What Ever Happened to Freedom of Speech?

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What Ever Happened to Freedom of Speech?By Myrna Conrad

What does freedom of speech mean? We all have the ability to say or express whatever we want to in any country. However, there are varying degrees of repercussions and consequences within the legal system of various governments. In the U.S., the First Amendment addresses our rights, within our country, to exercise freedom of speech. “Congress shall make no law respecting an establishment of religion, or prohibiting the free exercise thereof; or abridging the freedom of speech, or of the press; or the right of the people peaceably to assemble, and to petition the Government for a redress of grievance.” Generally speaking, the “abridging the freedom of speech” portion of this Amendment means that “the government may not jail, fine or impose civil liability on people or organizations based on what they say or write except in exceptional circumstances.” www.constitutioncenter.org.

The U.S. Supreme Court has sometimes had to struggle with what constitutes protected speech and what falls within those exceptional circumstances. There have been many legal cases throughout the years to determine what freedom of speech includes and what it does not include. Some of these cases can be found on www.uscourts.gov. With all liberties come responsibility and consequences. If freedom of speech is not used wisely and thoughtfully, people can be harmed and this very freedom we gratefully embrace can be used to oppress and destroy.

So, why is freedom of speech so important? Our nation’s government was set up to be representative of the people therein. It was supposed to be, as expressed by Abraham Lincoln, “a government of the people, by the people, for the people.” That the people of our United States have a voice to express their views, ideas and concerns without the fear of being censored or persecuted is imperative to the liberties that we hold dear in our country.
I don’t know about you, but I have been astounded and very concerned about the stripping away of this freedom that has been evidenced over the last year. It seems that more and more, people are being censored and persecuted if their expressions do not line up with those who disagree. Just over the last month, people have been publicly vilified, physically attacked, lost their jobs, or banned from social media. Some social media platforms have been shut out and shut down, and friends, and even family, have turned on each other all because of what was said or expressed.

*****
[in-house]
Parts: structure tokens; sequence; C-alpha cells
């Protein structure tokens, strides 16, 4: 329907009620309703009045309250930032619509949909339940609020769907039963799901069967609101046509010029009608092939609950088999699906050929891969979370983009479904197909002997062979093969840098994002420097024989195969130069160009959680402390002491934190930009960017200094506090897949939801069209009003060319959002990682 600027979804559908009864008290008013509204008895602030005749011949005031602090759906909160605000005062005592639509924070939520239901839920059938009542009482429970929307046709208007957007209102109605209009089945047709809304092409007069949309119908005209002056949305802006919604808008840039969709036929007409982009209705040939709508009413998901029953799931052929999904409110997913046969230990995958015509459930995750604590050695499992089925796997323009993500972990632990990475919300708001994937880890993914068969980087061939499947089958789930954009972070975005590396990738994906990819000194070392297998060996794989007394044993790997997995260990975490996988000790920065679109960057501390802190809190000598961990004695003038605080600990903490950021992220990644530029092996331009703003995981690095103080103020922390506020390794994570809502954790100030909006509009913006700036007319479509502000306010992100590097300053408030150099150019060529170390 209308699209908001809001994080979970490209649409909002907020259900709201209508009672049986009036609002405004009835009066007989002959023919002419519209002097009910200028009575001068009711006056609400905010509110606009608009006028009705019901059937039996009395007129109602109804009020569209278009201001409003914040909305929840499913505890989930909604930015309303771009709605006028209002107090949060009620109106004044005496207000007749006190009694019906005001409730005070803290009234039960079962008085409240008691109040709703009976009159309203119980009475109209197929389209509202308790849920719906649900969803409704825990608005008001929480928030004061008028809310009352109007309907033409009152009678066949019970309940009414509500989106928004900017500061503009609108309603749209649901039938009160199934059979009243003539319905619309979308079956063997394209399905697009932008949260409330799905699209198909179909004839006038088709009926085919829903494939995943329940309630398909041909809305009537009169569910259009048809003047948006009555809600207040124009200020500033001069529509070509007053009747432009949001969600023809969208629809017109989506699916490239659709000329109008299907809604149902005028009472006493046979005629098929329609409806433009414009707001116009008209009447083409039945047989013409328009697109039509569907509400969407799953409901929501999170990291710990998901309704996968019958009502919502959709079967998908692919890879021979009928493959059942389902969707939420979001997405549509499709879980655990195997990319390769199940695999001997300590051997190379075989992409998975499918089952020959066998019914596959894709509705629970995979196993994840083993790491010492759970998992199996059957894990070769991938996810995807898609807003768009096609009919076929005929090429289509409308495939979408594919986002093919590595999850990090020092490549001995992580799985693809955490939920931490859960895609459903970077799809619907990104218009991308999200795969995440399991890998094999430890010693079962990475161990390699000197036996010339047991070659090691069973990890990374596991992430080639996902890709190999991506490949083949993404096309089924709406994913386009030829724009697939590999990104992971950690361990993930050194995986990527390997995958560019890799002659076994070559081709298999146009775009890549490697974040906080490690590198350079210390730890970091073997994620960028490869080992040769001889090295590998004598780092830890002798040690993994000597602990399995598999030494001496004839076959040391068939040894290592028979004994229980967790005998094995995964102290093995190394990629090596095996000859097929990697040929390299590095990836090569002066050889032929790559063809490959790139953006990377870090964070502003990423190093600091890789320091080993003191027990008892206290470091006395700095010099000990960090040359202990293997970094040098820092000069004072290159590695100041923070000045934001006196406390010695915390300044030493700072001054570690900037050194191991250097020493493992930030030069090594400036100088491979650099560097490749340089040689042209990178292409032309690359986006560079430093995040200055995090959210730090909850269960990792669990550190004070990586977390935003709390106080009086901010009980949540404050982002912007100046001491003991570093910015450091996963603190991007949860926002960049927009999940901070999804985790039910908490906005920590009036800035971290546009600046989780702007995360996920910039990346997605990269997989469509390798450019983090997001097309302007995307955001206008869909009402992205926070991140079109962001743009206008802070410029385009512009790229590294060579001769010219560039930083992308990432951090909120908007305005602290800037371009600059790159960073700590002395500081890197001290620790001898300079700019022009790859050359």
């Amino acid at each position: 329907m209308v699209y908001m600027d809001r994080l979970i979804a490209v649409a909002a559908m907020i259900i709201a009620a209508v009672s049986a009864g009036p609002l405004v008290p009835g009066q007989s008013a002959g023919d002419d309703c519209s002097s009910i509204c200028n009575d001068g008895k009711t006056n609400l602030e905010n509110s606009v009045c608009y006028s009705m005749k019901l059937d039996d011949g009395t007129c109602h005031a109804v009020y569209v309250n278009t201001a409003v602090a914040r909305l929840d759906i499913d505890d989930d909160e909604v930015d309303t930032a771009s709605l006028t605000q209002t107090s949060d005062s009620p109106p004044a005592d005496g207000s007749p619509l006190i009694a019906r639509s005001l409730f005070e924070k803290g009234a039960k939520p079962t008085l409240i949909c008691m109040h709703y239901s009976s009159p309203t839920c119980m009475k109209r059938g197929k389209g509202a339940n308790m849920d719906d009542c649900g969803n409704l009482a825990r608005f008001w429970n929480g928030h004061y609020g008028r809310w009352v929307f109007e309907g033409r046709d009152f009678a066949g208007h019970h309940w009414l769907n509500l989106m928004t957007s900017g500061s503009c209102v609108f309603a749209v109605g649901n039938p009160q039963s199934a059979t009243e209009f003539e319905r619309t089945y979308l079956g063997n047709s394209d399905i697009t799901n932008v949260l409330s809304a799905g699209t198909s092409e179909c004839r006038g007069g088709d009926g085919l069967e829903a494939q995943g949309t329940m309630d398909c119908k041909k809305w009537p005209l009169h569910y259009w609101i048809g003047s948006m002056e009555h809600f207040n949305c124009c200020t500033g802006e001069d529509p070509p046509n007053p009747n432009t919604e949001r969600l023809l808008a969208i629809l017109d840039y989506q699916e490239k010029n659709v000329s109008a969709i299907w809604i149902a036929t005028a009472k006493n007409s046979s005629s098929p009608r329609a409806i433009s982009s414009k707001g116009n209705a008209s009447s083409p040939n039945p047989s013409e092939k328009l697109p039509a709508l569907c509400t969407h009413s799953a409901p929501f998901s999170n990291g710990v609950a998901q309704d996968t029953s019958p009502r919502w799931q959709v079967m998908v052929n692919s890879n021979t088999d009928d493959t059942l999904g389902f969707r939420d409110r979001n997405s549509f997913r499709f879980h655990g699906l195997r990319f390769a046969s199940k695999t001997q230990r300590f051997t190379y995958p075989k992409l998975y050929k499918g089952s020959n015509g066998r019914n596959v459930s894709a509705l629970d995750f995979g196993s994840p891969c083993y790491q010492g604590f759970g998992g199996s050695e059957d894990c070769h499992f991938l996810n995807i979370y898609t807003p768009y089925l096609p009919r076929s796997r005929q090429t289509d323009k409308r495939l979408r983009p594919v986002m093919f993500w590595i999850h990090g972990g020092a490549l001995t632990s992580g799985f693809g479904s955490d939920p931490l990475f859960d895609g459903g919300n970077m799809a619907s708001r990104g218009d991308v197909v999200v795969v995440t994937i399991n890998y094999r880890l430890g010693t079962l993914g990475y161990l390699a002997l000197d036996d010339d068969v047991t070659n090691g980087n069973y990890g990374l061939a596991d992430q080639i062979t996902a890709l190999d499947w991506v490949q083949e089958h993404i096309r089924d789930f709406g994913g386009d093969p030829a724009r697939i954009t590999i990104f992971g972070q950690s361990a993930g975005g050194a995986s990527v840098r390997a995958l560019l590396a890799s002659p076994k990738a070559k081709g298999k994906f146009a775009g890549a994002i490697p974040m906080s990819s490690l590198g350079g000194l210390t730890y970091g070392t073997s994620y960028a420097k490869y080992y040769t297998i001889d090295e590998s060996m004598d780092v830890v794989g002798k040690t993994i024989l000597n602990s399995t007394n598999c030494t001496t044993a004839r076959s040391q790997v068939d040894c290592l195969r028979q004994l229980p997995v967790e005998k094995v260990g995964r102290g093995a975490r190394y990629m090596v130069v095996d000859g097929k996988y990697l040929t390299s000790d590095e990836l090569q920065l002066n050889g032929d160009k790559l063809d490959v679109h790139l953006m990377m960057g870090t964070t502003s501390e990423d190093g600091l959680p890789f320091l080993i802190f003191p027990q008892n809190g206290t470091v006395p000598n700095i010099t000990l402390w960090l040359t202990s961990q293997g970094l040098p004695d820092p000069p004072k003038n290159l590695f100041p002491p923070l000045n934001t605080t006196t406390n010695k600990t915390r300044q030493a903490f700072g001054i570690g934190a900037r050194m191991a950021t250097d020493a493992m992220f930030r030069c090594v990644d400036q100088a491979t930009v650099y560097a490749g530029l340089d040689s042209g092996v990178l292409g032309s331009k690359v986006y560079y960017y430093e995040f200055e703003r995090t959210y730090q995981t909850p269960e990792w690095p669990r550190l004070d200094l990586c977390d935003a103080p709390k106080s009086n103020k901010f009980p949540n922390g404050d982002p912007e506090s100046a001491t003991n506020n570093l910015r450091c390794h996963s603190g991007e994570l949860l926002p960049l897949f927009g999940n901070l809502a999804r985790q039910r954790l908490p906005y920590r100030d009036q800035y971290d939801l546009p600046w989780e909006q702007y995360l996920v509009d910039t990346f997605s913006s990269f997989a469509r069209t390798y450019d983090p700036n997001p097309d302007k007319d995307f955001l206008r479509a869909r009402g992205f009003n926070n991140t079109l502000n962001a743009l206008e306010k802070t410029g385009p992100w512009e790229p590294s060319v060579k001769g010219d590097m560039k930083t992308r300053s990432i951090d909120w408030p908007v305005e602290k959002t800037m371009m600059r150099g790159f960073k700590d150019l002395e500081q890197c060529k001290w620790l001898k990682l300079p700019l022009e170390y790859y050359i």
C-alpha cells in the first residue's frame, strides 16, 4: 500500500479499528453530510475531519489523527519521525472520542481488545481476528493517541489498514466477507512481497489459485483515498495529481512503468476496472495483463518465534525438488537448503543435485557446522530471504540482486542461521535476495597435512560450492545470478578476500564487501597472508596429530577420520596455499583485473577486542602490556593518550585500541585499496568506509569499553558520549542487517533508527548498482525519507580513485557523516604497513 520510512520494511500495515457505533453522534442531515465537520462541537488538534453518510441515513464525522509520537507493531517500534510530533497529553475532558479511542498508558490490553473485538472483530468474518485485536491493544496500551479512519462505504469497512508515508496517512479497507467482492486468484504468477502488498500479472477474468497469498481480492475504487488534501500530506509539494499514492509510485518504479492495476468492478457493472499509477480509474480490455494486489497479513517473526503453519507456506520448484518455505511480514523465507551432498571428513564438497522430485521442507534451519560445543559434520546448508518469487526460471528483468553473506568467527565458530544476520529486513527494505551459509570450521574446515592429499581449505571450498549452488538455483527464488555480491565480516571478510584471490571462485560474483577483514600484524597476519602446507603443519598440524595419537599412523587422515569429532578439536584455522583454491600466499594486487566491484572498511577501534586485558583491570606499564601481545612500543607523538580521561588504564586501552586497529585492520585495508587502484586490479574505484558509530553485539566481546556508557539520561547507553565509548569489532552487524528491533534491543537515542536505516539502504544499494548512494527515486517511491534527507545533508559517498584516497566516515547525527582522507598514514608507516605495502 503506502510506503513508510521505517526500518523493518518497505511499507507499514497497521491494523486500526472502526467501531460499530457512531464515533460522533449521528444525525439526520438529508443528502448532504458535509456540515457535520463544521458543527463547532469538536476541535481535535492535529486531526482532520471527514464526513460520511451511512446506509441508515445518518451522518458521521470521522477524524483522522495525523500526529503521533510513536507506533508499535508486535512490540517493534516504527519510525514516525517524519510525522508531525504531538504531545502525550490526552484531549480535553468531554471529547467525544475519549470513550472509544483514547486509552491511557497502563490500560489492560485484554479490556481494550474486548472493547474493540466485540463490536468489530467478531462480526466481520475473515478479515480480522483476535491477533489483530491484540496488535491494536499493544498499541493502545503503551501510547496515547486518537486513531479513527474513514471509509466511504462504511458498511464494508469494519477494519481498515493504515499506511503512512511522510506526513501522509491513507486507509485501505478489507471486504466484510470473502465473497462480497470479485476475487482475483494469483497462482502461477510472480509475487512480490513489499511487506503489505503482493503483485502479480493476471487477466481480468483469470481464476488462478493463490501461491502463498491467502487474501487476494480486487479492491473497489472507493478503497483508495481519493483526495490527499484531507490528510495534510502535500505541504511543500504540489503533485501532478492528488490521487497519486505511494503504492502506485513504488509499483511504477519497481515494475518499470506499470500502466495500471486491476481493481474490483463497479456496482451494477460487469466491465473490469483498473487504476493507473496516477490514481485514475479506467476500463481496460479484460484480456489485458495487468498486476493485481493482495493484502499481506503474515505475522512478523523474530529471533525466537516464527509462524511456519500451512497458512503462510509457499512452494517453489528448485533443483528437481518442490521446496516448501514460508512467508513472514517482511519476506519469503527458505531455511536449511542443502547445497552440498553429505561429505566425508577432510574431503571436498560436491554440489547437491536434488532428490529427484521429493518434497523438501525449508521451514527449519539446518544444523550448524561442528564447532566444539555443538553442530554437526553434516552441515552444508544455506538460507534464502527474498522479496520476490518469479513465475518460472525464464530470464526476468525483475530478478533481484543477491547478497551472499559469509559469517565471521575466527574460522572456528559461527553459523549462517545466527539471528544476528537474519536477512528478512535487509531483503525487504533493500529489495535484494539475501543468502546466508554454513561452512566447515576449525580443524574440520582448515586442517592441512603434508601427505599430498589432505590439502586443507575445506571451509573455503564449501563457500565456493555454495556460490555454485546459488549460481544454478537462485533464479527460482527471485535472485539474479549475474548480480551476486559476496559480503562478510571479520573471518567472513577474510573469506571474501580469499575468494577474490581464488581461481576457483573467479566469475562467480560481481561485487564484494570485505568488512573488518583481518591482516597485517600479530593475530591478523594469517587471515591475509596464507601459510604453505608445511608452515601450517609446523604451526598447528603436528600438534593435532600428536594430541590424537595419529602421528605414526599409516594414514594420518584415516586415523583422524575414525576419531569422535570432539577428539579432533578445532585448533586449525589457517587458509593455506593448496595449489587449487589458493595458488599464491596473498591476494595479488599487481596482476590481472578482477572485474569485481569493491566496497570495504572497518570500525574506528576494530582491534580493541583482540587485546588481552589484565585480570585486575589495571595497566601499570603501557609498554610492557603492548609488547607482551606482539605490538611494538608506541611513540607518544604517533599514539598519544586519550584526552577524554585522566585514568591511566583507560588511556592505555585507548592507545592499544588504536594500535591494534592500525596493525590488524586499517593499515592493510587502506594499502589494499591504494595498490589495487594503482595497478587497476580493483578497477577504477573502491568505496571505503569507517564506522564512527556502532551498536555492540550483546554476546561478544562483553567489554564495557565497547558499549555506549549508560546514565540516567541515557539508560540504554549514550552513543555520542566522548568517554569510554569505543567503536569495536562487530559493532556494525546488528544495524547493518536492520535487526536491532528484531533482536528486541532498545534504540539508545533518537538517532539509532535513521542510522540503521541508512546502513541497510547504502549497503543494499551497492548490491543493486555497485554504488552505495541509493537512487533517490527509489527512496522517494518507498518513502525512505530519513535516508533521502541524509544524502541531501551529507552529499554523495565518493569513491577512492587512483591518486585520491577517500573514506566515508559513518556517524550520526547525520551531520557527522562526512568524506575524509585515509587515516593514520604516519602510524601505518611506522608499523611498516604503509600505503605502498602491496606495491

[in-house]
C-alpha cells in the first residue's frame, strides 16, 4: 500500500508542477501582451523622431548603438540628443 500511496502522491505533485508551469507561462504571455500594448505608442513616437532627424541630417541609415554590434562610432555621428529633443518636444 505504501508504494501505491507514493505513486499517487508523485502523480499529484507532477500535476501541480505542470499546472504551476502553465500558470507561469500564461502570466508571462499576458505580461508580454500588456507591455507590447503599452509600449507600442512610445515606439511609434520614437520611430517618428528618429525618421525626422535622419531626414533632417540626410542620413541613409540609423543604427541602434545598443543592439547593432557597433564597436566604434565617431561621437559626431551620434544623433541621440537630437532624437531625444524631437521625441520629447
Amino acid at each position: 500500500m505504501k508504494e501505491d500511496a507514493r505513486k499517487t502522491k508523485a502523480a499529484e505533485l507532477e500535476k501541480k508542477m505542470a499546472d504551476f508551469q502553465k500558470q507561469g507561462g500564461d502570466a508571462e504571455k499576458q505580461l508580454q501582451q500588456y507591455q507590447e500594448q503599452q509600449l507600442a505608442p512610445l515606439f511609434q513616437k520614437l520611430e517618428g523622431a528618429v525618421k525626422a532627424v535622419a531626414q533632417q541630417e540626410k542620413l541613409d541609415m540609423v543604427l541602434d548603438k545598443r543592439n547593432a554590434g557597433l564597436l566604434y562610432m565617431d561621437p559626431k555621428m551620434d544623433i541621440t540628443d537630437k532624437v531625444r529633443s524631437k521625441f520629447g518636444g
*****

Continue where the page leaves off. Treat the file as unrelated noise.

People used to be able to agree to disagree, but it seems not anymore. Today it seems it is “my way or the highway.” In fact, it is through the sharing and expression of different ideas and thoughts that we learn and grow. It is so important for all people to be able to express their ideas, thoughts and opinions, but to do it with a measure of kindness and consideration. We need to learn to listen if we want to also be heard. We need more communication and less confrontation.

Any privilege can be used for good or evil. Freedom of speech is a privilege, but only if used to build up, not tear down our country, cities, families and friends. I love the advice that Paul gave in 1 Corinthians 10:23-24: “All things are lawful, but not all things are helpful. All things are lawful, but not all things build up. Let no one seek his own good, but the good of his neighbor.” I think if we applied this same criteria to freedom of speech, we would see a change in ourselves and in our country.

So how do we practice our freedom to voice our ideas and opinions while at the same time respecting those of others?

Be Aware:
Be aware of your audience and how they might receive and respond to what you want to say.

Understand what you believe about what you are standing for and why you believe it.

Be aware of how you process and respond to ideas that differ from your own.

Try to understand where the other person is coming from.

Be aware of your rights under the federal and your state Constitutions.

Be Intentional:
Be willing to listen and consider before you speak.

Choose your words carefully and use language that encourages and builds up instead of offends and tears down.

Take responsibility for what you say and do.

Never take your freedoms for granted. Stand up for them with respect and enjoy them with discernment and wisdom.